CSIRO Publishing blank image blank image blank image blank imageBooksblank image blank image blank image blank imageJournalsblank image blank image blank image blank imageAbout Usblank image blank image blank image blank imageShopping Cartblank image blank image blank image You are here: Journals > Australian Journal of Botany   
Australian Journal of Botany
Journal Banner
  Southern Hemisphere Botanical Ecosystems
 
blank image Search
 
blank image blank image
blank image
 
  Advanced Search
   

Journal Home
About the Journal
Editorial Board
Contacts
Content
Current Issue
Just Accepted
All Issues
Special Issues
Turner Review Series
Sample Issue
For Authors
General Information
Notice to Authors
Submit Article
Open Access
For Referees
Referee Guidelines
Review an Article
Annual Referee Index
For Subscribers
Subscription Prices
Customer Service
Print Publication Dates

blue arrow e-Alerts
blank image
Subscribe to our Email Alert or RSS feeds for the latest journal papers.

red arrow Connect with us
blank image
facebook twitter youtube

red arrow PrometheusWiki
blank image
PrometheusWiki
Protocols in ecological and environmental plant physiology

 

Article << Previous     |     Next >>   Contents Vol 39(5)

Effects of Edaphic Factors and Flood Frequency on the Abundance of Lignum (Muehlenbeckia florulenta Meissner) (Polygonaceae) on the River Murray Floodplain, South Australia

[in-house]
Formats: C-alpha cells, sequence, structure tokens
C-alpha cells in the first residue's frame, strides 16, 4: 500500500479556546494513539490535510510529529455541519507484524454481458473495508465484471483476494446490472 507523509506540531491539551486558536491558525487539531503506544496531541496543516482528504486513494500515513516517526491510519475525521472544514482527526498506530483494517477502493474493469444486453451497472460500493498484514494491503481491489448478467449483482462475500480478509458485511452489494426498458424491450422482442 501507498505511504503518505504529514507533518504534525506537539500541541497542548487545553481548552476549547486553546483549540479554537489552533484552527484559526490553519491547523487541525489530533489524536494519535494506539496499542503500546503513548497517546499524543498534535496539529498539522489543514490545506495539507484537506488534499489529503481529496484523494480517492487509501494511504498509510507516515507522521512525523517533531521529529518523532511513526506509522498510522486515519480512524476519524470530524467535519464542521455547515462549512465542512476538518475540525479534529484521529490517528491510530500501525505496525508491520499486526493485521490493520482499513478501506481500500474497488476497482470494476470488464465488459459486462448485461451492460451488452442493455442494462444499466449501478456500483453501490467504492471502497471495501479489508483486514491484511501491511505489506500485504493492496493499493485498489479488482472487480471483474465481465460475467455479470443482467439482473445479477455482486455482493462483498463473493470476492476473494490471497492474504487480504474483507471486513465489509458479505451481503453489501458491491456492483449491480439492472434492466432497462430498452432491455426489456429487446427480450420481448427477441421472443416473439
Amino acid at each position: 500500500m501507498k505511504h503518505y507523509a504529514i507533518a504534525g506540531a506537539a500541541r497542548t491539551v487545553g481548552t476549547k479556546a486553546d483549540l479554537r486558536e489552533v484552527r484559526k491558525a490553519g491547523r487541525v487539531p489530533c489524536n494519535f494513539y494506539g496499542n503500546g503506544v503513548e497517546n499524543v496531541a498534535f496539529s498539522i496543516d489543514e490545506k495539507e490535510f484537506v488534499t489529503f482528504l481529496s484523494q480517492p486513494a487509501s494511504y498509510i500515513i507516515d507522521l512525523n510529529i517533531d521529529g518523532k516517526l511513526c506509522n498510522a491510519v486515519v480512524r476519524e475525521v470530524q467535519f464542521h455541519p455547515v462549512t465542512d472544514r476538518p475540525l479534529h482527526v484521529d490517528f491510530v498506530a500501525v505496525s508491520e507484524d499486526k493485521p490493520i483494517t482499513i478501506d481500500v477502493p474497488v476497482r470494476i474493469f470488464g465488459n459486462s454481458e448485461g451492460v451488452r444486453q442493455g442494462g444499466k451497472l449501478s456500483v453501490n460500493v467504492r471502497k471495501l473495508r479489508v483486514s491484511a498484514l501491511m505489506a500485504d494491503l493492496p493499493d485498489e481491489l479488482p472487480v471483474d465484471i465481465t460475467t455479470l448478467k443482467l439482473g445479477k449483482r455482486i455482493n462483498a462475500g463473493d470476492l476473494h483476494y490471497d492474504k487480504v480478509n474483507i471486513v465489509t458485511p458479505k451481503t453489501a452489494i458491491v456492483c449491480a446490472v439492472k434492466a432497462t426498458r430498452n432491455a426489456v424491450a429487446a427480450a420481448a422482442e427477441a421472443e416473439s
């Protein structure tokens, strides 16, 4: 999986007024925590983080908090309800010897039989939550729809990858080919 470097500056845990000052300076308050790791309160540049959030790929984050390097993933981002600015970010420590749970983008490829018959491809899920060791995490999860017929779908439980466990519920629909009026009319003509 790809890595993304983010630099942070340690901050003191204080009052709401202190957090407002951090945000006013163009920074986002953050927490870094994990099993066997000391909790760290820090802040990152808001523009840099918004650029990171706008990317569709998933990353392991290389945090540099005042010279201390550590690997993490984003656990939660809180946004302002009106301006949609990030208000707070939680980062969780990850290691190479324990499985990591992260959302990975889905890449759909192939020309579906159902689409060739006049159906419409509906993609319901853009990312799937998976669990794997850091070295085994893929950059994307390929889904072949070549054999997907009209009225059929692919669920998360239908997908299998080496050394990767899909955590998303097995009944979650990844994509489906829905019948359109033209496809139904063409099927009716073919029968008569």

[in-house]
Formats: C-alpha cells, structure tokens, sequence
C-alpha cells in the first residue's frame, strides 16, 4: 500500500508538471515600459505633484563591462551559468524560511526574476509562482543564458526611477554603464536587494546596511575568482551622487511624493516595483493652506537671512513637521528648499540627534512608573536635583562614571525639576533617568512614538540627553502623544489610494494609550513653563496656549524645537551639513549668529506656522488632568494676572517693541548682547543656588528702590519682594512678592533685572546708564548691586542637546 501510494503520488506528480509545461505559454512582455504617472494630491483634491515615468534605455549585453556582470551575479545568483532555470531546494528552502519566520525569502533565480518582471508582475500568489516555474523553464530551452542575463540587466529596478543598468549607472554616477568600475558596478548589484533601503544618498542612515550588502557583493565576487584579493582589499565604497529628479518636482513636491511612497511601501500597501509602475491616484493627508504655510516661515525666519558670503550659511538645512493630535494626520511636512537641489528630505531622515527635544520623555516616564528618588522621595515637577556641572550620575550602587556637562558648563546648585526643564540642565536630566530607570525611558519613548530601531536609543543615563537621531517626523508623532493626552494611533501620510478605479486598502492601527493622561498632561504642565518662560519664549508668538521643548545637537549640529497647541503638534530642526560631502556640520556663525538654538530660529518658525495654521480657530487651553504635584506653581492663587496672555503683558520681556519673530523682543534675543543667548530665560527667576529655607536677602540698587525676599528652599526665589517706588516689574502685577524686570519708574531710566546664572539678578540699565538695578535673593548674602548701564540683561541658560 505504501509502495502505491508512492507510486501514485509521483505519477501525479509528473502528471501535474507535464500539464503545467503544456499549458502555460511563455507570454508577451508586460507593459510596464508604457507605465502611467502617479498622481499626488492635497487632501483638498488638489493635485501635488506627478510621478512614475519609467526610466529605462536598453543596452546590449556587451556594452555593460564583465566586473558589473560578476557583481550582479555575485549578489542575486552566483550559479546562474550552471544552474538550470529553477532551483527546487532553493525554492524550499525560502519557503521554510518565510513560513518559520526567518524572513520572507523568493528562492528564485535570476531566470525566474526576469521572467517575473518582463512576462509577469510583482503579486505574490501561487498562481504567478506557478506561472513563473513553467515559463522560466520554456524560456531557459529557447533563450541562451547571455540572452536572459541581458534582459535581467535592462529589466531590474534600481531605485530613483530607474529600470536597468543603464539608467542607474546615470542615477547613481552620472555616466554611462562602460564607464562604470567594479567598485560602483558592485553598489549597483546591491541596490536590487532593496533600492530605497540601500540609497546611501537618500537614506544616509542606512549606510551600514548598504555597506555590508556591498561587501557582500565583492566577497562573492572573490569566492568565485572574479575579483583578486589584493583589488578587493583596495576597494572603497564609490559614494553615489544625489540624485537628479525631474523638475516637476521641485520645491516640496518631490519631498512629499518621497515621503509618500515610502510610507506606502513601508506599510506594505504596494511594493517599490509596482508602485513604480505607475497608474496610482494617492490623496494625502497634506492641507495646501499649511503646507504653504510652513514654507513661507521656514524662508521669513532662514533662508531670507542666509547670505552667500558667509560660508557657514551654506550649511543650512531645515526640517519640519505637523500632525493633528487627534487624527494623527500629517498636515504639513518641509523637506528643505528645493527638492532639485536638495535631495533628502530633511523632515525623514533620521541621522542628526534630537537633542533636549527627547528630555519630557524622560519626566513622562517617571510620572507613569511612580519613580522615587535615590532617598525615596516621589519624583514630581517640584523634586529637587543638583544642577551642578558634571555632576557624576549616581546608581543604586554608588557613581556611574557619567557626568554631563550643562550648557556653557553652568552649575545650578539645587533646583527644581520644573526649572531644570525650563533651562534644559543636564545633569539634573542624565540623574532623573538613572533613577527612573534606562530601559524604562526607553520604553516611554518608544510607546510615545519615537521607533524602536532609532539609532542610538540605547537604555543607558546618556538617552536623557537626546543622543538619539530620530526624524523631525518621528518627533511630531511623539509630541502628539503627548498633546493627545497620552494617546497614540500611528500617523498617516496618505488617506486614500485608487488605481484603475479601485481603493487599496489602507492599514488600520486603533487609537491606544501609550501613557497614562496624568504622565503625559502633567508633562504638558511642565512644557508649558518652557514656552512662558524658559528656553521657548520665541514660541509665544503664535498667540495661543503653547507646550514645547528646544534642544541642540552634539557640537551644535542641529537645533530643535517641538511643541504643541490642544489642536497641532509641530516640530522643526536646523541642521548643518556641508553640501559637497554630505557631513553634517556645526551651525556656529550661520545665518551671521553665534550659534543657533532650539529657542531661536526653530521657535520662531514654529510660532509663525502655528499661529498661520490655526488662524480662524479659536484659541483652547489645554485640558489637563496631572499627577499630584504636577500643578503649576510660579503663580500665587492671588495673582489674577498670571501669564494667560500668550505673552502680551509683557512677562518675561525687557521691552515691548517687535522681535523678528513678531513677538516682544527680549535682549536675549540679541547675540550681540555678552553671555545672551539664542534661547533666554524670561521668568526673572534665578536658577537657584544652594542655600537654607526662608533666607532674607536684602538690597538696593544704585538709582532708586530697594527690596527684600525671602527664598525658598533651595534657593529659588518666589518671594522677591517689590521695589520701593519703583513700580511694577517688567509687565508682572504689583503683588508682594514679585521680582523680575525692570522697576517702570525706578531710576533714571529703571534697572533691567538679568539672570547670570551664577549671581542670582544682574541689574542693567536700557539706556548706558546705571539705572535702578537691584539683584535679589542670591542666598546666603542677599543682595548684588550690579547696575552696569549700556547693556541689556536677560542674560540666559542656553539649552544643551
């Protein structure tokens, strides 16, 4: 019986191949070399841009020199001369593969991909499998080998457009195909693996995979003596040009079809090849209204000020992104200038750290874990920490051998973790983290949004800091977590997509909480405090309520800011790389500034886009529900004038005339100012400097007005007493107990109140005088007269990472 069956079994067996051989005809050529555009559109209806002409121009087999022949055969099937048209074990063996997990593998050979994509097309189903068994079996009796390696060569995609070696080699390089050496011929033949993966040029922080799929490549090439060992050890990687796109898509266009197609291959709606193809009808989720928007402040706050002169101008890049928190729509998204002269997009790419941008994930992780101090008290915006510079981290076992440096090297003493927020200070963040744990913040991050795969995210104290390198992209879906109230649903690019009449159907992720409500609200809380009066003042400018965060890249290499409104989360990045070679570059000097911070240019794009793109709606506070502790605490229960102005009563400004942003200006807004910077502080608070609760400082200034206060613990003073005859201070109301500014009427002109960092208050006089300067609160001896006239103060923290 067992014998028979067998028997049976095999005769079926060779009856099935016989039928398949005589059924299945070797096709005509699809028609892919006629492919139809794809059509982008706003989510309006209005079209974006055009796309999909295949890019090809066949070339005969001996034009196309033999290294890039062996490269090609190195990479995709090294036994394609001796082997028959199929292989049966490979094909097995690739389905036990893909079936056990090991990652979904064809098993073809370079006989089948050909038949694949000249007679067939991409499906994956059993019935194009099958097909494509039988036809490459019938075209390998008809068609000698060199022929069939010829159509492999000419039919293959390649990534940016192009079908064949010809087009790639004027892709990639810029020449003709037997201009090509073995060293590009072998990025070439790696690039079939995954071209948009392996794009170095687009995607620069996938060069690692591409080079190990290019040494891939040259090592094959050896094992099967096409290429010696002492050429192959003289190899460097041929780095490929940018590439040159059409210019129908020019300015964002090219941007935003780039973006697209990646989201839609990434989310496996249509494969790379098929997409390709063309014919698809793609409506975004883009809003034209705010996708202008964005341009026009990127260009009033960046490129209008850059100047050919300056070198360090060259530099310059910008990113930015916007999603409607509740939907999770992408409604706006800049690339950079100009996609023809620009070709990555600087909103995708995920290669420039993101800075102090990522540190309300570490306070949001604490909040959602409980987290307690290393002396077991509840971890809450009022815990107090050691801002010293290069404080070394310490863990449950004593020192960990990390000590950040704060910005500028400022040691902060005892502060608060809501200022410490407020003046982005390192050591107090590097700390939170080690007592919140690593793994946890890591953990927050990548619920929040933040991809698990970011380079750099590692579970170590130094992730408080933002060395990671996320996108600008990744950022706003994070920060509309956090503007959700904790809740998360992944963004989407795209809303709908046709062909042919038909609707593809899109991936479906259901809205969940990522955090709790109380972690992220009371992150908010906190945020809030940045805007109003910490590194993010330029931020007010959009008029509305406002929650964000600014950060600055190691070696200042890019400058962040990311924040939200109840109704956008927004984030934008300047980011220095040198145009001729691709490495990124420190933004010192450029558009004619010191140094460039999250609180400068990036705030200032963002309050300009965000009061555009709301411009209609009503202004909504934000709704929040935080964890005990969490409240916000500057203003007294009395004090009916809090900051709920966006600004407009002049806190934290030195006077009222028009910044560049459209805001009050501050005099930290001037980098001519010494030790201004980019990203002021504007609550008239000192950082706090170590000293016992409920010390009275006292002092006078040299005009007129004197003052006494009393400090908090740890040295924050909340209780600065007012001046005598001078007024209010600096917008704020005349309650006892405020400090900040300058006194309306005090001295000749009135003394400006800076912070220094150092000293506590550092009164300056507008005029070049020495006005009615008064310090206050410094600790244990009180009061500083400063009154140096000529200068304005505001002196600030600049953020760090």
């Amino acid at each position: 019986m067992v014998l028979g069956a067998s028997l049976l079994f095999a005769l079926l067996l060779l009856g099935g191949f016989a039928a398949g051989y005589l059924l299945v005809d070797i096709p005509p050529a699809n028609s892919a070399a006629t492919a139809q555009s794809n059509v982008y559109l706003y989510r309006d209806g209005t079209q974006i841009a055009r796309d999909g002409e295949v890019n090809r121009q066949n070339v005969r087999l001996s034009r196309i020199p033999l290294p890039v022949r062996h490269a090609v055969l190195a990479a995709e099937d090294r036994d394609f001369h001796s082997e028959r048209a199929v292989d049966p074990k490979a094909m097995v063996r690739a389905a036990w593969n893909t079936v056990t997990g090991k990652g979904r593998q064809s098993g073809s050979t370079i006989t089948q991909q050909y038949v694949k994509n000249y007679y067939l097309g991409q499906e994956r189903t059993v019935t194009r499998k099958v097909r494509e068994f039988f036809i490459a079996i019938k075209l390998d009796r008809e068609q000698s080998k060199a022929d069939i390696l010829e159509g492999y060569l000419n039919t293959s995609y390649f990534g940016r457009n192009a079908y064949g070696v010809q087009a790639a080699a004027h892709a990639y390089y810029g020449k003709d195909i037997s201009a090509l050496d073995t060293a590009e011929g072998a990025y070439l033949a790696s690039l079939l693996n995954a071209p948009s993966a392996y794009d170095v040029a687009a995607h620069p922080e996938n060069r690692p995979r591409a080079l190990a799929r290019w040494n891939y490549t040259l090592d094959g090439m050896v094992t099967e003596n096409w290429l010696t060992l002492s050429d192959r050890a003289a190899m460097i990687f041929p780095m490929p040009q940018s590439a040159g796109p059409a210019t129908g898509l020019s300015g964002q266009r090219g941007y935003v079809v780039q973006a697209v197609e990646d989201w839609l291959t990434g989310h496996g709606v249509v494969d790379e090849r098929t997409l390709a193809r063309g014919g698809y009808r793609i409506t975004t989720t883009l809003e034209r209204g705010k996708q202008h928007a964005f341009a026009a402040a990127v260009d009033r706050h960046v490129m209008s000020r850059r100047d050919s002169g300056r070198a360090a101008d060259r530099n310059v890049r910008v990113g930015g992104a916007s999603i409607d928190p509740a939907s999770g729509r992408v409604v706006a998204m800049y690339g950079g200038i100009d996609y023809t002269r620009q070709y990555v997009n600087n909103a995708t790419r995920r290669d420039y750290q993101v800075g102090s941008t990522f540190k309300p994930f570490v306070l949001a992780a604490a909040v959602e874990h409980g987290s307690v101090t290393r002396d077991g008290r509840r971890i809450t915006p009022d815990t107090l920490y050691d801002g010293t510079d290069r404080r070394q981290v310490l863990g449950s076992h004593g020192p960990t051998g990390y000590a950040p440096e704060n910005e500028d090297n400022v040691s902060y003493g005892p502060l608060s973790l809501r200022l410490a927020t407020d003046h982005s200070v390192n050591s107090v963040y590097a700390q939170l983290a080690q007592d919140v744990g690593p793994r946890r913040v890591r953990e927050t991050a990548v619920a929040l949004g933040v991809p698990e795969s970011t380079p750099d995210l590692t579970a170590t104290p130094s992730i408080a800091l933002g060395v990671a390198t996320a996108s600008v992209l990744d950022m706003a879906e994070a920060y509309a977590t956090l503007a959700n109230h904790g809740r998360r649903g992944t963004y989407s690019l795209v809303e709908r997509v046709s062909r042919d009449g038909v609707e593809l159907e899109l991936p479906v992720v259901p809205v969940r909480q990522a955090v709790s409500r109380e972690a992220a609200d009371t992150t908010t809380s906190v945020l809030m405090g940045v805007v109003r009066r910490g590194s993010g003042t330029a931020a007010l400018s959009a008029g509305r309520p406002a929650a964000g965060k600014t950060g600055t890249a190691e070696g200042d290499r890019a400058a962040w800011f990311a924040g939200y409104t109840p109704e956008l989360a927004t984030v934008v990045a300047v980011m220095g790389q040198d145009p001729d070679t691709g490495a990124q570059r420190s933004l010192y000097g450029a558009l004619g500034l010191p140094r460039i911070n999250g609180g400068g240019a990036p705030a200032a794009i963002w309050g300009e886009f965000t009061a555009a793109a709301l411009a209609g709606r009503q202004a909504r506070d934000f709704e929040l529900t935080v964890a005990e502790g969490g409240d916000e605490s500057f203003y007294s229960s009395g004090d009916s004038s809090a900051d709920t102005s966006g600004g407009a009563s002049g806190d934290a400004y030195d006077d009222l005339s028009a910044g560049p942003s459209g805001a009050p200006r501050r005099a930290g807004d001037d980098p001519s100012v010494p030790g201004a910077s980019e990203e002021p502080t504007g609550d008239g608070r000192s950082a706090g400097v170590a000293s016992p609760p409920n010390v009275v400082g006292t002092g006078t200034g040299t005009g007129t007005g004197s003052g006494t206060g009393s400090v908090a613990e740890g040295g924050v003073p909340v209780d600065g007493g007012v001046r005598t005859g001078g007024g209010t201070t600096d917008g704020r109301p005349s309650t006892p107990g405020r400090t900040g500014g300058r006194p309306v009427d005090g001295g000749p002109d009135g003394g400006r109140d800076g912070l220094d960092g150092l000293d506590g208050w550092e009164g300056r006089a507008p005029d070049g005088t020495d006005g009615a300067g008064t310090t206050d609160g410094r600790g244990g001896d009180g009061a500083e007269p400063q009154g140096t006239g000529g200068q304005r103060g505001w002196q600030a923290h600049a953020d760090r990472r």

AE Craig, KF Walker and AJ Boulton

Australian Journal of Botany 39(5) 431 - 443
Published: 1991

Abstract

Lignum is a native woody perennial which forms extensive thickets in low-lying areas of the floodplain of the lower River Murray, although its range and abundance have been affected by land clearance, salinisation, flow regulation and possibly grazing on seedlings. Comparisons between lignum cover and edaphic data for three sites (Chowilla, Morgan and Overland Comer) showed a negative correlation with soil hardness. Cover was also correlated positively with soil moisture and negatively with time since last flooded, but not correlated with flood recurrence interval. Principal Components Analysis revealed a complex component, loaded by moisture, salinity, pH and organic content, that explained most of the variation in lignum cover. A greenhouse experiment indicated that the salinity and volume of water supplied to plants have significant effects on stem growth. Stands of lignum may be best maintained by flooding low-lying areas every 3-10 years or areas with saline soils more frequently.



Full text doi:10.1071/BT9910431

© CSIRO 1991

blank image
Subscriber Login
Username:
Password:  

 
PDF (576 KB) $25
 Export Citation
 Print
  
    
Legal & Privacy | Contact Us | Help

CSIRO

© CSIRO 1996-2015